“Even if there’s a widespread epidemic where you don’t know your transmission chain, contact tracing still adds value,” says Ranu Dhillon, an instructor and physician in the Division of Global Health Equity at the Brigham and Women’s Hospital in Boston. Massachusetts has already launched an initiative in partnership with Partners in Health, a local nonprofit organization, to initiate contact tracing. The intervention has reached 765 residents who have tested positive for COVID-19, who have then identified more than a thousand close contacts to be interviewed by contact tracers.
Receptivity has been a major challenge, according to John Welch, director of partnerships and operations for the MA Covid Response project at Partners in Health. Welch reports that many contacts don’t pick up their calls, most commonly assuming spam. The project’s tagline has become “Help us help you. To stop COVID in Massachusetts, answer this call.”
Massachusetts has worked with major telecom companies in order for the contact tracers’ calls to go through. They have secured specific prefixes for their contact tracing calls, as well as an informative caller ID: “MA COVID Team.” However, not every recipient pays for caller ID. As a result, the team is currently urging Sprint, Verizon, and other major telephone companies to waive caller ID fees to make the effort more accessible.
Locating and notifying each COVID-19 patient’s close contacts seems like a simple solution. However, one must account not only for the workers that need to be hired, trained, and paid, but also how to contact such a large volume of people, not all of whom have phone service. Kerry Robarge, a Massachusetts-based contact tracer, says that she is “immersed in the pandemic with every call.”
“When we reach out we find people in crowded living conditions or find large numbers of people in organizations who have all tested positive,” Robarge says. “We’re talking to people who are very scared.” State and local health organizations deserve the funding that they need to keep up with COVID-19. The virus has had a tangible strain on the nation’s mental health as well as its physical health.
The number of confirmed coronavirus cases in Massachusetts has increased by 1,924 people every day, on average, and contact tracers are faced with a new challenge. How does one offer the compassion and sympathy necessary to tell someone they may have contracted the coronavirus? An even larger challenge: how do you do this for nearly 2,000 people each day?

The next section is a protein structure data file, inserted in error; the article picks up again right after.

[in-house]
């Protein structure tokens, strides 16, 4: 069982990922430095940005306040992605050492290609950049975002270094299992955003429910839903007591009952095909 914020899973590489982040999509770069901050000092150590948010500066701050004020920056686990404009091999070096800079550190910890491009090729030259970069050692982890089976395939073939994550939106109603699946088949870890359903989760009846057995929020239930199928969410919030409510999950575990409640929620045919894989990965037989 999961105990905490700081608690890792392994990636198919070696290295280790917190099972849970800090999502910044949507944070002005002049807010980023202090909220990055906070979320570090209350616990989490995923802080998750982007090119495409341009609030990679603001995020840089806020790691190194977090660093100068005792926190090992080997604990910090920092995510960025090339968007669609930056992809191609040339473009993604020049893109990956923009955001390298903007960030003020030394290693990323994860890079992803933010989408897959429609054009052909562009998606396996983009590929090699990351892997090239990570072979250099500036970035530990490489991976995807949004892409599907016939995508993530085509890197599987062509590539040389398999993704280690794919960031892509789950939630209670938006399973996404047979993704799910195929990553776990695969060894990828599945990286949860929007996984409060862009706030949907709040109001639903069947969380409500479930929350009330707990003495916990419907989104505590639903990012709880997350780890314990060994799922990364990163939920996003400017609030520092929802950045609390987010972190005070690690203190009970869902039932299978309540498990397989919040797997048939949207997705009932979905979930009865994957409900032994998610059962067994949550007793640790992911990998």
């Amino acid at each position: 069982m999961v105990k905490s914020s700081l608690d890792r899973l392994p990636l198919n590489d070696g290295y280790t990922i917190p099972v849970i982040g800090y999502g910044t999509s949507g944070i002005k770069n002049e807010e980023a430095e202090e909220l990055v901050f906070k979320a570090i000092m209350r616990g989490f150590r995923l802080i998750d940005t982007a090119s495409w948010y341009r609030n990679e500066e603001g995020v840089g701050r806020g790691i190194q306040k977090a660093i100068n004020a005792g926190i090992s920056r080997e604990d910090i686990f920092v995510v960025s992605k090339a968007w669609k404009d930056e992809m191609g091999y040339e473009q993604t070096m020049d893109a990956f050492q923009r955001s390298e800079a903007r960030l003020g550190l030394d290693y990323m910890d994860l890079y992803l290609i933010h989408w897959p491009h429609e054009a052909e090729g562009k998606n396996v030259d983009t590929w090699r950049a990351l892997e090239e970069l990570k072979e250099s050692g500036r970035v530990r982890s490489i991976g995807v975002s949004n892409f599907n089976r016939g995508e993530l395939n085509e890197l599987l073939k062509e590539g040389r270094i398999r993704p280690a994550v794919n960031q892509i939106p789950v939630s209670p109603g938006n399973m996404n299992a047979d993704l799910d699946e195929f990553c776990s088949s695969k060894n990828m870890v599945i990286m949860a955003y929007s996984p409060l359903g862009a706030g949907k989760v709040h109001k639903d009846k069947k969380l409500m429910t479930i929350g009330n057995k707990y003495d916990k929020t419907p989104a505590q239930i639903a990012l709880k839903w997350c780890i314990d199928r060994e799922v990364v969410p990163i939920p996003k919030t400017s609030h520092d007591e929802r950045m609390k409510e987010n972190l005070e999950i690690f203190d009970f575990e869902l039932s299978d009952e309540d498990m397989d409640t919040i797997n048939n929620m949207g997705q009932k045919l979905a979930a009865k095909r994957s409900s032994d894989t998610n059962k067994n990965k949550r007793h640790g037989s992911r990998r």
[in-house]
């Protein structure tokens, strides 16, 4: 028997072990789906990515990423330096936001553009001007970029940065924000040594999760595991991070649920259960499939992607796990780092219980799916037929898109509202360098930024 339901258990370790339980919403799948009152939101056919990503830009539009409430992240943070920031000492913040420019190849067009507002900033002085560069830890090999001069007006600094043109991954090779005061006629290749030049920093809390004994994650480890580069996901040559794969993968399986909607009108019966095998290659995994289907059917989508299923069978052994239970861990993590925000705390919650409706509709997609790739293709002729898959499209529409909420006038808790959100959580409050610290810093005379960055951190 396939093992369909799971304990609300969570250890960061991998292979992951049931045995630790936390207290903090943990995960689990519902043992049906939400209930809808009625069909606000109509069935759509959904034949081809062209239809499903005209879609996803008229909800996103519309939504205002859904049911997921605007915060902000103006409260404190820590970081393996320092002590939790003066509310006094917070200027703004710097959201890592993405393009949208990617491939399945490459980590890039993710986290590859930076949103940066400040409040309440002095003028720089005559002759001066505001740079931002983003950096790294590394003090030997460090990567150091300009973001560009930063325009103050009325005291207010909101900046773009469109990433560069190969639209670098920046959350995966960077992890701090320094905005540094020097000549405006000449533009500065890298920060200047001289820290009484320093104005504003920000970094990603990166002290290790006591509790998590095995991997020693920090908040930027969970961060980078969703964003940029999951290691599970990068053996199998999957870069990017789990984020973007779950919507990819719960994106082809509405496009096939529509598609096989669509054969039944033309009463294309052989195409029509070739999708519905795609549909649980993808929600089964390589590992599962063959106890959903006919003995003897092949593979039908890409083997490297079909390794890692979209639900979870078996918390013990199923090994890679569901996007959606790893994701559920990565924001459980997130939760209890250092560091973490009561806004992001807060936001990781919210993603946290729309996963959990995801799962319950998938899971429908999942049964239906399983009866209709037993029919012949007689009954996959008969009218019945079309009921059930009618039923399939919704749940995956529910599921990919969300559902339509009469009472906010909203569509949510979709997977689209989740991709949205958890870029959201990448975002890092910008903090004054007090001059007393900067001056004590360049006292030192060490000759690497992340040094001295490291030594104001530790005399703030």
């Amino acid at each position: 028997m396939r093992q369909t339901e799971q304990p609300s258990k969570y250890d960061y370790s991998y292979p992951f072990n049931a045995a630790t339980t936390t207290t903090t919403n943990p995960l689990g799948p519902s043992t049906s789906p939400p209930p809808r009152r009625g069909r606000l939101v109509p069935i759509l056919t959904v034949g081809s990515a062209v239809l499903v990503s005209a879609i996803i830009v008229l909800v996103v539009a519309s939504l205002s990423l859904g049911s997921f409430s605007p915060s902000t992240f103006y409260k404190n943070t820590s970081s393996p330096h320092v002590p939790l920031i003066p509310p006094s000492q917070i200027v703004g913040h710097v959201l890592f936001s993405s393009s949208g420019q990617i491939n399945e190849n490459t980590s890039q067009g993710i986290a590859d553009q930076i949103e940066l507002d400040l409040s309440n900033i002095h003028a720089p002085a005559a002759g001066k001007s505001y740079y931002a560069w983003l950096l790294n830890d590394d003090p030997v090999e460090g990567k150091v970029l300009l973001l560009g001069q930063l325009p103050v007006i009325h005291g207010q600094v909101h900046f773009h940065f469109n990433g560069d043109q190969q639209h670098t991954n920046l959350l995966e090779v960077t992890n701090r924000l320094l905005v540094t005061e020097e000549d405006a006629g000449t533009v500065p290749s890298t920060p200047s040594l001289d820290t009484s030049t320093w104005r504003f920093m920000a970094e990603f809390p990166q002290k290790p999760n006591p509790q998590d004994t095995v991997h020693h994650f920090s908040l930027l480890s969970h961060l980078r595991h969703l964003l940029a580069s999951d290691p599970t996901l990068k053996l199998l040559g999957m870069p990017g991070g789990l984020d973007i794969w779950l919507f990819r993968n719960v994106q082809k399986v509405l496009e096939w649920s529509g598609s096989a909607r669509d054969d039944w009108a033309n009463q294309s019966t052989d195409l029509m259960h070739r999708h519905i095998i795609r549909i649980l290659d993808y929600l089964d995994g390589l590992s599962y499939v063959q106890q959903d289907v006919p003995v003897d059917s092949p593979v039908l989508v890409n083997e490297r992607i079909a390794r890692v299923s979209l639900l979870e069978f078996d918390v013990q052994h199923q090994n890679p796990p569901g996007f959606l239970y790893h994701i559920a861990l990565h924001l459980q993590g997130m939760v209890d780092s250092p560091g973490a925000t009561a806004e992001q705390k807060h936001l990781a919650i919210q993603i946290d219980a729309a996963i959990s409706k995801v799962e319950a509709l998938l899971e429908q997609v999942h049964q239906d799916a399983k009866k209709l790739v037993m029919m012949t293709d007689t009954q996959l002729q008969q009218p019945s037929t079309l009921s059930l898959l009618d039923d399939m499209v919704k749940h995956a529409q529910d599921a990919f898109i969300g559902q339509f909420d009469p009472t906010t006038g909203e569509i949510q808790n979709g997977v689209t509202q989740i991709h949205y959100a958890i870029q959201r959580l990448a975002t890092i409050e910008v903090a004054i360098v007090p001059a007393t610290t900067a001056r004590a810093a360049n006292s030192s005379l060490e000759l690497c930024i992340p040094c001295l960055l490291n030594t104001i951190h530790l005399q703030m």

“I do worry about a surge,” says Welch, “[and] making sure that we’re hiring the right numbers of people and that they’re able to be productive on the phone while still being a compassionate, sympathetic ear.”
Dr. Mike Reid, an assistant professor in infectious disease at the University of California, San Francisco, reports that contact tracing calls often last an hour or longer. Once the shelter-in-place order begins to be eased, Reid says, the city of San Francisco alone will need up to 150 people or more just to work the phones.
It is evident that contact tracing must be expanded in a similar fashion across the entire U.S. Public health experts at Johns Hopkins recommend an additional 100,000 contact tracers be hired and trained to expand the effort to contain COVID-19; others have suggested as many as 300,000. This case-based intervention has the potential to lessen the strict social distancing measures that have defined America’s past month. However, it requires a monumental scaling-up of the local and state public health workforce. This initiative also represents the opportunity for employment for those who may have lost their incomes as a result of the pandemic.
Now is the time for Congress, the Trump Administration, and the country to come together to properly fund and implement large-scale contact tracing. This can only be accomplished through an unprecedented and rapid increase in support of the public health workforce via state and local health agencies. Federal funding for public health preparedness is simply not adequate to handle the coronavirus in its current state. A commitment to these invaluable public health systems is a commitment to slowing and stopping the spread of COVID-19.